By 1980, however, Hem Raj was feeling discouraged by the long daily commute and poor salary he received as a high school teacher. Other people of his age having less education were living in comfort and relative affluence. In Baidam especially, simple villagers were selling their fields and putting up guest houses that earned them a comfortable livelihood with much hard work.

Hem Raj and I discussed his dilemma. He was travelling and teaching long hours for bare subsistence salary. In order to build upon his land in Baidam, however, he would have to sell off all the family's rice fields and demolish the family home in order to build upon that site. But finally he resolved to resign from teaching and devote himself entirely to building up a solid two story stone guest house that he named as Tranquility Lodge, as his aim was to offer a peaceful and beautiful home environment for his foreign guests.

It took some years to lay the foundation, construct and furnish first the ground floor, and then later the upper floor complete with hot and cold running water in attached baths. Fortunately, his land was in a choice location near where buses let down the foreign tourists who daily arrived and fanned out in search of good food and basic comforts.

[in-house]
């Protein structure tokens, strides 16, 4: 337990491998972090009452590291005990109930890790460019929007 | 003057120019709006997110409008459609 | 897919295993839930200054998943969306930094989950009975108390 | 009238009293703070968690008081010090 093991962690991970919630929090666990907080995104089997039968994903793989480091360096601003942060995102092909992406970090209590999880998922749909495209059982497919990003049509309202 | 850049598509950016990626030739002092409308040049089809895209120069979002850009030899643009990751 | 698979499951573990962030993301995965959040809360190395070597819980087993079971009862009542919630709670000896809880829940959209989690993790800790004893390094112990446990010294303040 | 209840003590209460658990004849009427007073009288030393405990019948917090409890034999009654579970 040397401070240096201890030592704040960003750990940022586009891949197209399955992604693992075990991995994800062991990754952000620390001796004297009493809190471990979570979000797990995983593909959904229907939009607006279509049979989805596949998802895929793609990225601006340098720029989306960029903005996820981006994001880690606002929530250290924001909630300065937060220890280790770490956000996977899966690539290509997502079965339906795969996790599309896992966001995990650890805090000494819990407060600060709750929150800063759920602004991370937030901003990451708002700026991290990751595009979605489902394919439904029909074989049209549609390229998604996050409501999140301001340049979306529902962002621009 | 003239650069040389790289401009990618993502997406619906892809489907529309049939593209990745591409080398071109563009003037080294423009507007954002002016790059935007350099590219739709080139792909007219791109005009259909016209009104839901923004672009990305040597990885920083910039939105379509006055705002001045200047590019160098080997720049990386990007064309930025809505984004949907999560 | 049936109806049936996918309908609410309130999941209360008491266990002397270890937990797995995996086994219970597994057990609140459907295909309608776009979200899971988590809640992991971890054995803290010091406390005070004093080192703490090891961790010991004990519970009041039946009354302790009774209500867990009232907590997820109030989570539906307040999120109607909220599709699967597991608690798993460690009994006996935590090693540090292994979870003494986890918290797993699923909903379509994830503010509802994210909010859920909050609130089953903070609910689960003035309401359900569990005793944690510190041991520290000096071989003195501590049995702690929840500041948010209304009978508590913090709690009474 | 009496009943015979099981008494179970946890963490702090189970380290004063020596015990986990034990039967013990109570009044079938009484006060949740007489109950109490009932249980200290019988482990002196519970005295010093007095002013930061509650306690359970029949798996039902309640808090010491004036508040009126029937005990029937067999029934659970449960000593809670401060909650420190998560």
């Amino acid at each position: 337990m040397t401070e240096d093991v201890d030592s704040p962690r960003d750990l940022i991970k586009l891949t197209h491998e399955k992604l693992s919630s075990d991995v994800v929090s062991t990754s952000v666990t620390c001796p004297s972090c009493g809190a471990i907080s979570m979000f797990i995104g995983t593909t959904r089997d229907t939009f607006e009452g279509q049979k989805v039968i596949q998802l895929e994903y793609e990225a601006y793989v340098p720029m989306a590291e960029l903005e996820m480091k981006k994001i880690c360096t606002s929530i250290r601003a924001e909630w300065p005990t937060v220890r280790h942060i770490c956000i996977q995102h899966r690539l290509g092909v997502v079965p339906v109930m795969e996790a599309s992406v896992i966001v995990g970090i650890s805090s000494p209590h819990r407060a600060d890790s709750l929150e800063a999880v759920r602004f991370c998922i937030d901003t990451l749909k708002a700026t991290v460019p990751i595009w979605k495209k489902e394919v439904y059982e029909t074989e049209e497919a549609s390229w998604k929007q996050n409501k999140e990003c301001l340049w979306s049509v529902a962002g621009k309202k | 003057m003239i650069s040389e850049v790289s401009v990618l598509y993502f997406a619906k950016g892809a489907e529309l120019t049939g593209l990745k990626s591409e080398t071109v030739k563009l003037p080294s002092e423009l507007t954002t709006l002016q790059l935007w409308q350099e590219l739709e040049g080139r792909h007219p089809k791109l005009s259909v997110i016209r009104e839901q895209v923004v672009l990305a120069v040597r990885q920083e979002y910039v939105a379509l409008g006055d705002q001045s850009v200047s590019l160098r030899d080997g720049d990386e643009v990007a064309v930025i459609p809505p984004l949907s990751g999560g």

Hem Raj devoted much time to, and was proud of, the fruit trees and flower beds that he planted and nursed, so each guest could sit outside and eat the fruit of his garden while enjoying the magnificent views in all directions. His mother and sister lived in a separate apartment and cooked for family and guests alike.

Tranquility Lodge attracted the better educated tourists due to its attractive and tidy garden, its cleanliness and hygienic food, and especially because of Hem Raj himself, who was always thoughtful, soft spoken, and articulate. He was also tactful, for the cultural and language gap between foreigners and Nepalis could easily lead to misundertandings, unless approached with patience and humility.

Hem Raj Pahari and family ca. 1980
Hem Raj Pahari and family ca. 1980

In the mid-1980s I returned to the United States to do graduate studies in South Asian languages and religions, first at the University of Michigan and later at the University of California, Berkeley. Hem Raj and I continued to communicate by letter, as there was no easy direct dial telephone system as there is today.